I have three books on repairing EM machines and not one of them tackles the
problem of finding shorts. Finding a short is easy if the machine has a
fried coil or wire, but what if everything looks good under the hood? The
best way I have found is the process of elimination. Turn the machine off and
unplug all the wire harnesses from the head and the playfield. Install a
correct new fuse, and restart the machine. Fuse blows? The problem is in the
body. If it doesn't, unplug the machine and plug in one block of wires at
a time and restart each time until the fuse blows.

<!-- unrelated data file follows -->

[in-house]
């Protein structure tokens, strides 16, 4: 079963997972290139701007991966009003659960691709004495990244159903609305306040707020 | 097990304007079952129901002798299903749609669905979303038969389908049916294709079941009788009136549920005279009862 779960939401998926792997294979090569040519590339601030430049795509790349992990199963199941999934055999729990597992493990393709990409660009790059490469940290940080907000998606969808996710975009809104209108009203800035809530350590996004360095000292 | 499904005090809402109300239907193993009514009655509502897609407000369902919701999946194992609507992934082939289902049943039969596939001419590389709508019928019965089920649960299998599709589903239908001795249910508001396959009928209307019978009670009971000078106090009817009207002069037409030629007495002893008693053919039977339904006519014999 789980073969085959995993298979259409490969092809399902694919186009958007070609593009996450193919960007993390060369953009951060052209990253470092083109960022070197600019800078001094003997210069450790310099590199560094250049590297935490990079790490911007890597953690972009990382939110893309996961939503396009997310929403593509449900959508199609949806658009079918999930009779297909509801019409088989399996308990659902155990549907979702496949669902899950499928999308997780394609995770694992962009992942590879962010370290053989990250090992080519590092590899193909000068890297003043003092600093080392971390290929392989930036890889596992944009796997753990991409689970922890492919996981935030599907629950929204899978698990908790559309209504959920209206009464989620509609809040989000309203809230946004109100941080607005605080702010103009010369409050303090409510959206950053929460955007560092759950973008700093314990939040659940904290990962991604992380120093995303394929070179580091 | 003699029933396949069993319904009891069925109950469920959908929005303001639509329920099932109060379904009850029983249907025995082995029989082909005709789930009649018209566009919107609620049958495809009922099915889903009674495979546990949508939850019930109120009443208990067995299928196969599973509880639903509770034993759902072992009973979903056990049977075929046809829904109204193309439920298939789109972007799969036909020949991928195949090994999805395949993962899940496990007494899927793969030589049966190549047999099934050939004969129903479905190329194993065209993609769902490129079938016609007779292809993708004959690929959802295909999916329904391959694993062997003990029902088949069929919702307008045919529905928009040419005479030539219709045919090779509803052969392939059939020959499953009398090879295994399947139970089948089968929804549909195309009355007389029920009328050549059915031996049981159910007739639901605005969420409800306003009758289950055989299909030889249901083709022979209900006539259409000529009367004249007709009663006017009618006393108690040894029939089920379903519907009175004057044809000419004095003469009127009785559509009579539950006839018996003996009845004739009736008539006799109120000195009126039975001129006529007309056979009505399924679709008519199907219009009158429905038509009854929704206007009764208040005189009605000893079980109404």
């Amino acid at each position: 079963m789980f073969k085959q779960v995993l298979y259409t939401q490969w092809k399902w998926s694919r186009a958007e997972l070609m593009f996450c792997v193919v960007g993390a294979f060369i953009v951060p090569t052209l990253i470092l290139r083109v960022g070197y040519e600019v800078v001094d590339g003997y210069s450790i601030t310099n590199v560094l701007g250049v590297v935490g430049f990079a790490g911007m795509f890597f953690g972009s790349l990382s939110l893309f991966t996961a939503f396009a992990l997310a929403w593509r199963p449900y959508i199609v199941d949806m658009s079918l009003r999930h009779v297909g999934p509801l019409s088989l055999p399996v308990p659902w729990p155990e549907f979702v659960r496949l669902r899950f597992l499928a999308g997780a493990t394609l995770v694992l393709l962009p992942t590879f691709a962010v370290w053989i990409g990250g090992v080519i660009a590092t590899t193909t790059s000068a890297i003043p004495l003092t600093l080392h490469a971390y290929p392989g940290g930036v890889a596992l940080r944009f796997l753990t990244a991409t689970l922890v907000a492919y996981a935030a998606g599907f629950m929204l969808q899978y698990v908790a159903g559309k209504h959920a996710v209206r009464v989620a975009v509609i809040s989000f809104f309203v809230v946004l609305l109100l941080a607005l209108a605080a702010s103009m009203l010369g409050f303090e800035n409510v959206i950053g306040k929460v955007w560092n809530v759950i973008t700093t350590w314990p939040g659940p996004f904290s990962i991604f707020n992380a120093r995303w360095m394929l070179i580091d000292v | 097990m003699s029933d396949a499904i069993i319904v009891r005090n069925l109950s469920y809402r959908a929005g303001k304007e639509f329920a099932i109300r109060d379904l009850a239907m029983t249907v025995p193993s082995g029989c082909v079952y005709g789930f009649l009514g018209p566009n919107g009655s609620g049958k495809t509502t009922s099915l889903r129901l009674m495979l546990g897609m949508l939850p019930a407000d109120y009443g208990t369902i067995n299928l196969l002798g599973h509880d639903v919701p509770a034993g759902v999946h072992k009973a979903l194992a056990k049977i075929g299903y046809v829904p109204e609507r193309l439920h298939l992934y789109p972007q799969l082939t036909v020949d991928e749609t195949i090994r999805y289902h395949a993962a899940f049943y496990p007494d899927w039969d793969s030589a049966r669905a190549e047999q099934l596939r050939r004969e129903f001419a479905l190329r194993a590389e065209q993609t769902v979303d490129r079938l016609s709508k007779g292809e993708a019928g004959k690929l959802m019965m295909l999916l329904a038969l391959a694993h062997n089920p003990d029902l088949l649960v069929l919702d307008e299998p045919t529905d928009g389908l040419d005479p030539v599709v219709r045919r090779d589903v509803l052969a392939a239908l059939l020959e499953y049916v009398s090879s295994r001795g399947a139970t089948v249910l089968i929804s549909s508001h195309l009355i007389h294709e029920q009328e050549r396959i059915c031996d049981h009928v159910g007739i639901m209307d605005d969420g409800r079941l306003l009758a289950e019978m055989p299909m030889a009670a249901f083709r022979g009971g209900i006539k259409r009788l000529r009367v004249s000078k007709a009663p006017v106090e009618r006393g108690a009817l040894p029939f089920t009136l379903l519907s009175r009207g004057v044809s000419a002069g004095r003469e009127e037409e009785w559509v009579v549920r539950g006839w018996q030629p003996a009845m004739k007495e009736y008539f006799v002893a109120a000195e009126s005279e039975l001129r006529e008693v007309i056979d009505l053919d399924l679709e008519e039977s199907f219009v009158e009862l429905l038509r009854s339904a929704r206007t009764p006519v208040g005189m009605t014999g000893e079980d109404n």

Unplug the machine and install another fuse. Plug in all the blocks except
the suspected bad one. Using a jumper wire, connect one pin at a time on the
block to its female counterpart, and restart. Repeat this process on each
pin until the fuse blows. Now you have found the line that is causing the
trouble. Follow that wire color to each connection it makes. I use colored
paper adhesive dots that you can find in any drug store and mark each
connection. Start eliminating sections of that circuit and keep narrowing it
down and you will find the cause. It may take you a couple of evenings work,
but it will be worth it. You will know that you can tackle any problem with
that machine and ace it.
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